3D Printing Extreme Environment Technology for Exploring Venus

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As a new era of commercialized space flight begins, NASA and private space companies are rushing to colonize the Moon and Mars for space tourism and exploration. Although this follows a well-sought out plan to land astronauts on the lunar south pole by 2024, and a crewed surface lander on the red planet by 2030, we have yet to learn a great deal from our closest neighbor, Earth’s sister planet Venus. Albeit different to Earth in so many ways, the scorching conditions on Venus were once Earth-like. Although no U.S. lander has ventured to the surface of the planet since the 1980s, NASA’s revived interest in Venus could lead to a potential flagship mission to learn how habitable our doppelgänger planet may have been.

Successful future explorations into the extreme environment of Venus’ surface—where the thick atmosphere traps the Sun’s heat, resulting in surface temperatures higher than 880 degrees Fahrenheit (470 degrees Celsius)—would need complex electronic systems that can operate at high temperatures. Luckily, creating extreme environments technology is among the top priorities of Ozark Integrated Circuits, a business dedicated to producing novel circuits for ‘rugged’ applications. The Arkansas-based company has been recently selected by NASA as one of the 139 proposals for follow-on funding through the agency’s Small Business Innovation Research (SBIR) program to develop a prototype multi-chip package for high-temperature, high-density electronic systems.

Furthermore, Ozark will be working with nScrypt’s research arm, Sciperio, and an nScrypt 3D manufacturing system to create high-temperature electronic systems, specifically, a RISC-V processor that would operate for extended times on the surface of Venus.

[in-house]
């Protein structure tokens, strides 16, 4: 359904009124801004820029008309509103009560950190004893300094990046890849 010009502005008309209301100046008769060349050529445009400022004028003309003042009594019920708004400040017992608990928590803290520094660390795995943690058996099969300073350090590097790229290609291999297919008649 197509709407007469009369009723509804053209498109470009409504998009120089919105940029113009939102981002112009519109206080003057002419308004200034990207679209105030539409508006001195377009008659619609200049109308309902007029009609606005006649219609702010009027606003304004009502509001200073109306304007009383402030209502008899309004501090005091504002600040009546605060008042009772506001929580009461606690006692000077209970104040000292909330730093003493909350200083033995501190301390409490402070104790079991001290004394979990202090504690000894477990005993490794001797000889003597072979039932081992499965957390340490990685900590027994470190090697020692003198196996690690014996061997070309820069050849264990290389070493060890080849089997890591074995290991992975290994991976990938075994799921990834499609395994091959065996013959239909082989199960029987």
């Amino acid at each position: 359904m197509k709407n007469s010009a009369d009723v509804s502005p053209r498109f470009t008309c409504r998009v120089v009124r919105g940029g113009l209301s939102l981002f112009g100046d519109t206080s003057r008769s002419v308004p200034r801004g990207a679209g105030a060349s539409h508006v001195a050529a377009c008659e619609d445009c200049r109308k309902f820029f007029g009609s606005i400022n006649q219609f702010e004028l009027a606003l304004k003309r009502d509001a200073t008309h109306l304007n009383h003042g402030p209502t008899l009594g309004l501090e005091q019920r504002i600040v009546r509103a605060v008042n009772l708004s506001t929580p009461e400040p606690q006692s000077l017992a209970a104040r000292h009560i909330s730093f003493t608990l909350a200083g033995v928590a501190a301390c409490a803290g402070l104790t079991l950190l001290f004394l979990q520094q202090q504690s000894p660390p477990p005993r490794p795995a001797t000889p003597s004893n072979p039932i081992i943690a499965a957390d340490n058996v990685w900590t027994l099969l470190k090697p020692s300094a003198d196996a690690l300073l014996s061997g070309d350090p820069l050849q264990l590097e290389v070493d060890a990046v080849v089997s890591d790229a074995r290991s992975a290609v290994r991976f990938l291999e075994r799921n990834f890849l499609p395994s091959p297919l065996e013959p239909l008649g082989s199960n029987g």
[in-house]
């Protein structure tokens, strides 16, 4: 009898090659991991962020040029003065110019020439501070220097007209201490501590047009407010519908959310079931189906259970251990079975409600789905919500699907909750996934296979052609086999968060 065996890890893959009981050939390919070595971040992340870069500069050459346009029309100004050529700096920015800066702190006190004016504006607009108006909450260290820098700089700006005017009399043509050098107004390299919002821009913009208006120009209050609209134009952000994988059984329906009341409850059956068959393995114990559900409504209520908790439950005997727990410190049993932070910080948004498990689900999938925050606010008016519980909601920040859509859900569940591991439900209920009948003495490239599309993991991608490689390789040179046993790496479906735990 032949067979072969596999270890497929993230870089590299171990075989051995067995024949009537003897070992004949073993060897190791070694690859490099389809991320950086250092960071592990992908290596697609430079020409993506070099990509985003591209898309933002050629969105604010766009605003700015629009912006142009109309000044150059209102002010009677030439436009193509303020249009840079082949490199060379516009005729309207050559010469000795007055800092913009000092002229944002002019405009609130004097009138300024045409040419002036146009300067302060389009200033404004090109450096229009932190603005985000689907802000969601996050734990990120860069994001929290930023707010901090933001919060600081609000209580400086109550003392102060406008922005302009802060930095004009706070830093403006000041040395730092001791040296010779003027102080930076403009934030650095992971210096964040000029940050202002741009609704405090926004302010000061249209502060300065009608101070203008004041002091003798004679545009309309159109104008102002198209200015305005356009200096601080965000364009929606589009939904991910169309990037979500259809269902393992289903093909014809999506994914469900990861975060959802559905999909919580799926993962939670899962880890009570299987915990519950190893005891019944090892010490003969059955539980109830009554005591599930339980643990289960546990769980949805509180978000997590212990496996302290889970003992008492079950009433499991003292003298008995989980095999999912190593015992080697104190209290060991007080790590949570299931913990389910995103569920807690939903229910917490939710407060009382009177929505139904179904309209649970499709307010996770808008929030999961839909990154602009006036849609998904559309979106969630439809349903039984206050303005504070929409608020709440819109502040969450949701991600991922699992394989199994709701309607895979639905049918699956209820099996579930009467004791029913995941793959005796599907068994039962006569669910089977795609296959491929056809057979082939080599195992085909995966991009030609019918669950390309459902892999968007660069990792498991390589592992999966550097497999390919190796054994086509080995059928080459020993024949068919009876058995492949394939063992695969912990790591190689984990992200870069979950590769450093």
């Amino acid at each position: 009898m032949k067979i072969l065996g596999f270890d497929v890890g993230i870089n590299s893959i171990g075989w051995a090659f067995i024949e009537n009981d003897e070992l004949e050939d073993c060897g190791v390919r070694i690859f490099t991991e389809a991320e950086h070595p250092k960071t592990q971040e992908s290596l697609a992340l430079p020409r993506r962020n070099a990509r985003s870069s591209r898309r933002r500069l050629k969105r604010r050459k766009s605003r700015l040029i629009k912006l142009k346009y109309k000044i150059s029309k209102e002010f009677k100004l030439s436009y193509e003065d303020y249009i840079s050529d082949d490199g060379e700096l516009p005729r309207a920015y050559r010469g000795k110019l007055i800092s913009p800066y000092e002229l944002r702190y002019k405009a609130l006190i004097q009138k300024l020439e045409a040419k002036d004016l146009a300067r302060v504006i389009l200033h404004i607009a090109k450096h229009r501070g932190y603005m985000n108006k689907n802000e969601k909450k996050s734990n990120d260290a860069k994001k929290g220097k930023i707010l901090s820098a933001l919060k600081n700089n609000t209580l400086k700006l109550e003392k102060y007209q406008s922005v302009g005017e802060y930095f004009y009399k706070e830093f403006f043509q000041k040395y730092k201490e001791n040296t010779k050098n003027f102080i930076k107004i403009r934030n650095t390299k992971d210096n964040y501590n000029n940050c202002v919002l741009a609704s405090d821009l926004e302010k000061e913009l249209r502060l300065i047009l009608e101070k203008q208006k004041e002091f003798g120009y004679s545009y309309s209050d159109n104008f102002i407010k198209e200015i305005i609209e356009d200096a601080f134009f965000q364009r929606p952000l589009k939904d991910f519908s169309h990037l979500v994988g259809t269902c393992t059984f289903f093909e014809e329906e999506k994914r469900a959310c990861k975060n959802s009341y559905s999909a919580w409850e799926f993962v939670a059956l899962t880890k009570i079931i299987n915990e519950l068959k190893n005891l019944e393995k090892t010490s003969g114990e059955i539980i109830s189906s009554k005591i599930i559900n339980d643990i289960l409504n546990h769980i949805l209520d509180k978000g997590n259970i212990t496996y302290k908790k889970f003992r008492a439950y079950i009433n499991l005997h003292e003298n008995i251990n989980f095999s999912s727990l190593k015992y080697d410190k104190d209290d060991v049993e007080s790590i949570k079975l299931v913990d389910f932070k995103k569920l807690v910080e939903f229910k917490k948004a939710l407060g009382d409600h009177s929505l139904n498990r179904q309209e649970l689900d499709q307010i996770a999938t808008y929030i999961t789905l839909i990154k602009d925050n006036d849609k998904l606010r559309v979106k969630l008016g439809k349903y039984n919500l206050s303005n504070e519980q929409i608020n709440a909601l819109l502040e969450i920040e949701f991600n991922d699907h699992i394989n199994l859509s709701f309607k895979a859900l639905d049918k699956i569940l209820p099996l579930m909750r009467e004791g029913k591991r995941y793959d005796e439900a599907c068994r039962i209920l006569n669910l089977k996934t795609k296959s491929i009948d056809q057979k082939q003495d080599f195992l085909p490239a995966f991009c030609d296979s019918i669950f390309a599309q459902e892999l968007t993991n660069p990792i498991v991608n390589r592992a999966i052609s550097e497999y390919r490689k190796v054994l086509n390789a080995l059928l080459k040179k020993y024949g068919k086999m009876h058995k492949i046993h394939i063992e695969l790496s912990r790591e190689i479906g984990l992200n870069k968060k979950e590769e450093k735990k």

The company’s ‘Extreme Environment System Integration Techniques for Venus In-Situ Processing‘ proposal aims to create a 500⁰C RISC-V multi-chip system in package as a vehicle to illustrate the design procedures, the multi-chip package and the high-temperature components that go into creating a high-temperature electronic system.

 A 500⁰C RISC-V microprocessor is a fundamental computing building block for almost all space exploration functions on the surface of Venus, such as actuation, environment sensing, and robotic motion. However, high-temperature environments that can use this computing building block are also found in rockets, as well as other potential non-NASA applications, such as jet engine control systems; hypersonic engines for flight and weapons; geothermal exploration (which has an environment very similar to the Venus surface); scientific experiments, including volcanic analysis, and control and monitoring of production furnaces.

“Additive manufacturing is a cornerstone of Ozark IC’s approach to high temperatures,” described Matt Francis, founder and CEO of Ozark. “Our adoption and adaption of AM, especially nScrypt’s products, is a game-changer. Impressive performance (up to 800⁰C) has been achieved, all with the lower cost and fast turnaround metrics commonly found with AM. The unique quality and versatility of the nScrypt system have enabled Ozark IC to develop new processes and products and achieve amazing results in performance and turnaround time”.

Ozark Selecting 3D Manufacturing System for High-Temperature Printing (Credit: nScrypt/Ozark)

The work was originally funded by a NASA SBIR Phase I project and will be continued in the Phase II project, announced in early May. All Phase II proposals were chosen according to their technical merit and feasibility, Phase I results, as well as the experience, qualifications, and facilities of the submitting organization.

Ozark worked closely with Sciperio in the Phase I project to 3D print custom high-temperature metal traces onto high-temperature substrates. According to the company, these test coupons were printed on-site at Sciperio using an nScrypt 3Dn 450 Factory in a Tool (FiT) system outfitted with a SmartPump microdispensing tool head, Keyence laser, and in-process camera to monitor line width and other features. nScrypt’s FiT systems go beyond 3D printing to manufacture finished products, not just parts.